PESHAWAR -- Recent successes by Pakistani troops against militancy are boosting popular confidence in the government and projecting a positive image of the country to the outside world, say observers.
The most recent success was the completion in late August of Operation Khyber-IV in the remote Rajgal Valley. Its purpose was to prevent militant groups like the "Islamic State of Iraq and Syria" (ISIS) from entering Pakistan and forging alliances with local banned outfits.
The ongoing Operation Radd-ul-Fasaad, which aims to secure borders, dismantle militant sleeper cells and eliminate safe havens, is another such example of success.
"Militants have been doomed since [troops] destroyed their strongholds in Operation Khyber-IV," Brig. (ret.) Mehmood Shah, a Peshawar-based security analyst, told Pakistan Forward.
"Securing the [Afghan] border in Khyber-IV will produce positive and lasting impact on the security situation inside the country," he predicted. "It will increase public confidence ad improve the image of Pakistan."
Pakistan broke the backbone of the militancy, he added, comparing the situation to that in Iraq and Syria.
Another benefit, some say, is more confidence among minorities who feel particularly threatened by Islamic extremists.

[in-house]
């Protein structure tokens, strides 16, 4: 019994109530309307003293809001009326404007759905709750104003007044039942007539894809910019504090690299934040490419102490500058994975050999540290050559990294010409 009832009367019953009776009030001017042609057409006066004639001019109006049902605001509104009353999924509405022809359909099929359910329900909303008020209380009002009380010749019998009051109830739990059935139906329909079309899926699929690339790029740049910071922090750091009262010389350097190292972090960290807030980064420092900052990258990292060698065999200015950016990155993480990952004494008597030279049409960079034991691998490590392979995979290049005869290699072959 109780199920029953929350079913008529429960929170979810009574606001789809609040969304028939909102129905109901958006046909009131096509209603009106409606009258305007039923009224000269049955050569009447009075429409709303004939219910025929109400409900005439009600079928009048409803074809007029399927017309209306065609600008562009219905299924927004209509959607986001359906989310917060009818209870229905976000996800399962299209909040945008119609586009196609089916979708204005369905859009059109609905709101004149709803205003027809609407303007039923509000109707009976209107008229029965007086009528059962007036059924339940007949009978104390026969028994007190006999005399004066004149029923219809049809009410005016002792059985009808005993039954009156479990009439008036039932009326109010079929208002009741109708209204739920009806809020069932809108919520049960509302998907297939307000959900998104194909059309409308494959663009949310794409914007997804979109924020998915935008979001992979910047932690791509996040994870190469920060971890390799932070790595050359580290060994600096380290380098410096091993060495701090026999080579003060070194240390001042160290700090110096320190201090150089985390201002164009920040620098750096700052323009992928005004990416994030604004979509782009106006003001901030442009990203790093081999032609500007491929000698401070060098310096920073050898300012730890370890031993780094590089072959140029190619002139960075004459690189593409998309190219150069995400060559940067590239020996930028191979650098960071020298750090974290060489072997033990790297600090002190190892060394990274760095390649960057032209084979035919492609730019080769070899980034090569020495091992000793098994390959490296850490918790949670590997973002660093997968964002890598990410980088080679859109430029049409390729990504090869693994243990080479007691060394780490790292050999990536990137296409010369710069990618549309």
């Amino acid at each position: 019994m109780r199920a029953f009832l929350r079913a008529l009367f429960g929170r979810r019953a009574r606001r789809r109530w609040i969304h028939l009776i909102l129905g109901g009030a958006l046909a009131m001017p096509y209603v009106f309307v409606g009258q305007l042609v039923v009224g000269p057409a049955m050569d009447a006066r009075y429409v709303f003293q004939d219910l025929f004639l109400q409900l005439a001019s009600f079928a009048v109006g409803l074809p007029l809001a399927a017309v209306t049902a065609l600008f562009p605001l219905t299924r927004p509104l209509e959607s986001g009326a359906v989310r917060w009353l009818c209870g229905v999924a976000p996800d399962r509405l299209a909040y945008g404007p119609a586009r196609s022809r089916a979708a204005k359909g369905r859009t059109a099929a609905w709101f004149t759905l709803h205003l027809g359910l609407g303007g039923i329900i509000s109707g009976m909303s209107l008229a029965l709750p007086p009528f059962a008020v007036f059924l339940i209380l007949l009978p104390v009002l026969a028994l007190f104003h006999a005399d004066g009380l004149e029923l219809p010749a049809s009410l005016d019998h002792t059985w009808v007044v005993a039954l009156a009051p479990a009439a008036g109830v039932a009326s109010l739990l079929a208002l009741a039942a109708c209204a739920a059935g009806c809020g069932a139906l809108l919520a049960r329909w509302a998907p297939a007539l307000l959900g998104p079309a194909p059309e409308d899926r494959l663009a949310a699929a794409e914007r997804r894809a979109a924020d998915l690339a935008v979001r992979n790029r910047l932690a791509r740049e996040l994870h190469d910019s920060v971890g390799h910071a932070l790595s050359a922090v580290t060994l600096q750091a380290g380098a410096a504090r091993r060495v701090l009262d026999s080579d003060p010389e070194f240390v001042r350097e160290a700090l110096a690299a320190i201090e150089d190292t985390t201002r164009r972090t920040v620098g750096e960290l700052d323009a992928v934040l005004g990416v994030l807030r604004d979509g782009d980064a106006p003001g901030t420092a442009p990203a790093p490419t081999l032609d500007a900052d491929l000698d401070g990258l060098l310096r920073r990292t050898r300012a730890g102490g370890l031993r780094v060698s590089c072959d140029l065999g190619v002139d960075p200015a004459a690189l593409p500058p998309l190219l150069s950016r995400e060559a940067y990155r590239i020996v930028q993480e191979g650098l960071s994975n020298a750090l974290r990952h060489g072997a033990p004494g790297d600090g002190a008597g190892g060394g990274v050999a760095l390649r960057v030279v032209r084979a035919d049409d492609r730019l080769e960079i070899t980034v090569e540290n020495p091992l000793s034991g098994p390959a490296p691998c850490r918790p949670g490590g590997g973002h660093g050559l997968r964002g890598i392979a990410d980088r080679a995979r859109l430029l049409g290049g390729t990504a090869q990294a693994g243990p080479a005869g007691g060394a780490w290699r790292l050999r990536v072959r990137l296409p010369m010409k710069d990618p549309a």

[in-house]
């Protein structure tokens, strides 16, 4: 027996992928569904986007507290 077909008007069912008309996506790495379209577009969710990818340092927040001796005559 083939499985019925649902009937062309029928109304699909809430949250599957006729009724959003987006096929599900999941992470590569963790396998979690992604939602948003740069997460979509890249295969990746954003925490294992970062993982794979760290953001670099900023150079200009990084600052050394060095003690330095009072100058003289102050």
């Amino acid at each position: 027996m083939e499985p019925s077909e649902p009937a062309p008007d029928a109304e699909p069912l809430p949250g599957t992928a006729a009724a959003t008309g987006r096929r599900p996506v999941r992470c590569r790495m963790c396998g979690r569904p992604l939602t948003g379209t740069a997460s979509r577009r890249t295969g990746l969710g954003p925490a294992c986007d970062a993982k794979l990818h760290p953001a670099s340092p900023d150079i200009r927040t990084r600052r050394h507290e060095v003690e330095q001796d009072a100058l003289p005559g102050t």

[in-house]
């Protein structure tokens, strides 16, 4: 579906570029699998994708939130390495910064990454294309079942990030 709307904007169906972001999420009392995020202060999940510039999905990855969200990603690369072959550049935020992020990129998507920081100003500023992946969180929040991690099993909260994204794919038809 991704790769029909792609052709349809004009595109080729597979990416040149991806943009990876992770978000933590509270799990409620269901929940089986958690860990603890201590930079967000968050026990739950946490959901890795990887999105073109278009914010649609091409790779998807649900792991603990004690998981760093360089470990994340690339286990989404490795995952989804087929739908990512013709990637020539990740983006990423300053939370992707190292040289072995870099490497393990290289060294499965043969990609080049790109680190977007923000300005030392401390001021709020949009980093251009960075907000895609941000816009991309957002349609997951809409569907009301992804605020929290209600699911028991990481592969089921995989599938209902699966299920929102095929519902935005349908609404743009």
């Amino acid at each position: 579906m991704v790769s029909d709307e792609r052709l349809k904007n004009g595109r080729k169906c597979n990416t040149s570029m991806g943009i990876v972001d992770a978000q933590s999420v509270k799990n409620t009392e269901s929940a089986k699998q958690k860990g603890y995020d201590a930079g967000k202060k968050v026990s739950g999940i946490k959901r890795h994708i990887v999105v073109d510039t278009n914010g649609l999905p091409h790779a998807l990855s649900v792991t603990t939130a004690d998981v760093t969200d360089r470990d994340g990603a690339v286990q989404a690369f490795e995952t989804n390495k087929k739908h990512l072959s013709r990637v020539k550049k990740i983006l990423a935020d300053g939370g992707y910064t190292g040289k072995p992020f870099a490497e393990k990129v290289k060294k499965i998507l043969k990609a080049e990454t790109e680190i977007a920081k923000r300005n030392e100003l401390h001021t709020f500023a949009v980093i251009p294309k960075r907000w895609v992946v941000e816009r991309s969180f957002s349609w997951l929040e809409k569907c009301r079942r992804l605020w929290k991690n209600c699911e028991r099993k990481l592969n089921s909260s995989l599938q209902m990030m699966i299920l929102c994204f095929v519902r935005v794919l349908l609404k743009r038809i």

"The improvement of security in Pakistan and the establishment of the state's writ in areas that were once considered militant strongholds represent a remarkable deed," Haroon Sarab Dayal, chairman of the All Pakistan Hindu Rights Movement, told Pakistan Forward, crediting the achievement to security forces' "unmatched sacrifices".
The series of counter-terrorism offensives that began under then-army chief Gen. Raheel Sharif [in 2014, with Operation Zarb-e-Azb] is forging unity among the various peoples of Pakistan, he said.
"In the past, it was impossible for minorities to enjoy religious freedom," he said. "But a new picture has emerged after military operations. Each minority member feels free to exercise his [or her] rights like any other citizen of Pakistan."
"A false impression of religious intolerance that formed after the [terrorist] targeting of religious places has faded away," he added, saying, "Hindus, Muslims, Christine and Sikhs are now celebrating each other's festivals in an atmosphere of harmony and tolerance".
The foremost responsibility of the state is to ensure its citizens can exercise their rights freely and safely, Jamil Jacob, a Peshawar schoolteacher, told Pakistan Forward.
Pakistan has been doing just that, he said.
The government's efforts against extremism and militancy have not only bolstered Pakistan's international stature but have given hope and a sense of security to its population, including minorities that have lived in Pakistan since before independence, he said.
"The improving security situation and a peace-promoting environment are landmark achievements of Pakistani authorities," he said.
The minorities and the Muslim majority alike overcame their fear all because of the successful counter-terrorism offensives since 2014, said Jamil.
How effective will the future fence along the Pakistan-Afghanistan border be in controlling the movement of militants?